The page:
Reducing the Burden of Anti-VEGF Injections for Wet AMD

A review of current initiatives that have shown encouraging results

Reducing the Burden of Anti-VEGF Injections for Wet AMD

A review of current initiatives that have shown encouraging results.

Michael Engelbert, MD, PhD

The advent of anti-VEGF therapies has immeasurably improved quality of life for not only a huge number of patients but also their treating physicians, who no longer have to look on helplessly as vision deteriorates more or less rapidly. But while monthly injections of intravitreal anti-VEGF therapy for neovascular age-related macular degeneration yield visual outcomes superior to prior treatment strategies,1,2 frequent office visits and injections pose a significant burden on the healthcare system, patients and their caregivers.

Furthermore, frequent injections carry the risk of endophthalmitis, retinal detachment and sustained IOP elevations, a phenomenon that was recently reported to correlate with the number of injections.3 Attempts at reducing the number of injections, however, have had inferior visual results, as was shown in the randomized, double-blind, sham-controlled PIER trial,4 in which patients were treated quarterly following an initial series of three monthly injections.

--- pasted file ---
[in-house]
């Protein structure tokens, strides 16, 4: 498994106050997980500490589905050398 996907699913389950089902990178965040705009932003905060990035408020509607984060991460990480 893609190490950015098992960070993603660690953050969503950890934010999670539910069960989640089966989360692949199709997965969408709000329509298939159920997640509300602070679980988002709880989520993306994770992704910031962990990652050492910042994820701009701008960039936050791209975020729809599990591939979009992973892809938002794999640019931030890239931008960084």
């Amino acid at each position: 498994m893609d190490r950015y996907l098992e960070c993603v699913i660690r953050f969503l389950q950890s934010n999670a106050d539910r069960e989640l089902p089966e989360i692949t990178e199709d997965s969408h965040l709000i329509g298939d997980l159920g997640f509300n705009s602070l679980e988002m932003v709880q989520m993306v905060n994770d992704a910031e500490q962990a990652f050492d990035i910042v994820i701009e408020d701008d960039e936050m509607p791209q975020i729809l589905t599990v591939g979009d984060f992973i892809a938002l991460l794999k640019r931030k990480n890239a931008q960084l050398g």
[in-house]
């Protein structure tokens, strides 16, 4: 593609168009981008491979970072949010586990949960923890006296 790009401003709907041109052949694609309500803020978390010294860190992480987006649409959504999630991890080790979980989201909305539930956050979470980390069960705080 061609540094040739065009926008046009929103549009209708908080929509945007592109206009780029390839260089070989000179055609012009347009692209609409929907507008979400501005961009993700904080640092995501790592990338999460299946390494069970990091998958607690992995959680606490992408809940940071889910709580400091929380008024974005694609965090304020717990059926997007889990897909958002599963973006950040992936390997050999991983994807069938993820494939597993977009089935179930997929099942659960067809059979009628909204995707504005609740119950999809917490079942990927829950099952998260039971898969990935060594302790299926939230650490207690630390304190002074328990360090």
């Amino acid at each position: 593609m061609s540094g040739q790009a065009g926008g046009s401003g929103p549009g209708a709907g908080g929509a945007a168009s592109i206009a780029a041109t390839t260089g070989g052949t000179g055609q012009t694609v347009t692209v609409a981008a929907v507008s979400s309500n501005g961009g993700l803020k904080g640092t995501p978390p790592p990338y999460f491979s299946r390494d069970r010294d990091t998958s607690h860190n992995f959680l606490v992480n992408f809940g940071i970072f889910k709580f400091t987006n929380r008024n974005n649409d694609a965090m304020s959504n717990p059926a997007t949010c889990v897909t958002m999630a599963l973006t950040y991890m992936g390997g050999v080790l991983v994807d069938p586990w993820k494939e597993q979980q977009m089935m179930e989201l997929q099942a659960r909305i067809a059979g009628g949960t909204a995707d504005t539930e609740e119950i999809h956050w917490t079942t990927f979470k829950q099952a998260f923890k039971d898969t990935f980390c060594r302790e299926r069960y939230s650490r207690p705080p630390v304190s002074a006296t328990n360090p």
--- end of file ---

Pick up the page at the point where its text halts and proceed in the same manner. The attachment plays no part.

This article will cover current efforts that show promise in reducing the injection burden.


Attempts have been made to “individualize” the dosing regimen, to account for patients who may only need injections every two to three months, as well as for those who need more frequent injections. Two strategies have emerged and have all but replaced obligatory monthly dosing.

The first strategy to be reported on was PrONTO, or “Treat and Observe,” as it has also been called.5,6 This “individualized” strategy was tested in an open-label, nonrandomized study. Treatment was initiated with three monthly injections but dosed on an as-needed basis, depending on changes in visual acuity, clinical findings and optical coherence tomography evaluation, which were assessed monthly. While visual results similar to monthly dosing with fewer injections could be achieved, thus reducing the discomfort and risk to patients and the cost to society, patients still needed monthly visits, examinations, and OCTs with this strategy. That is still a significant burden for patients and their caregivers, as well as society, because of the associated cost of frequent office visits and imaging.

Figure 1. The multifactorial causes of neovascularization: (a) VEGF; (b) VEGF bound to VEGF receptor; (c) formation of neovasculature; (d) extravasation of inflammatory cells.

The second “individualized” maintenance regimen to be reported on was “Treat and Extend,” which was first proposed by K. Bailey Freund, MD.7 This regimen also mandates three initial monthly injections, but once stable visual acuity, an absence of macular hemorrhage and a dry OCT have been achieved, patients continue to receive regular maintenance injections at intervals increasing by two weeks, unless there is evidence of renewed disease activity, in which the interval for the next scheduled injection and examination is shortened.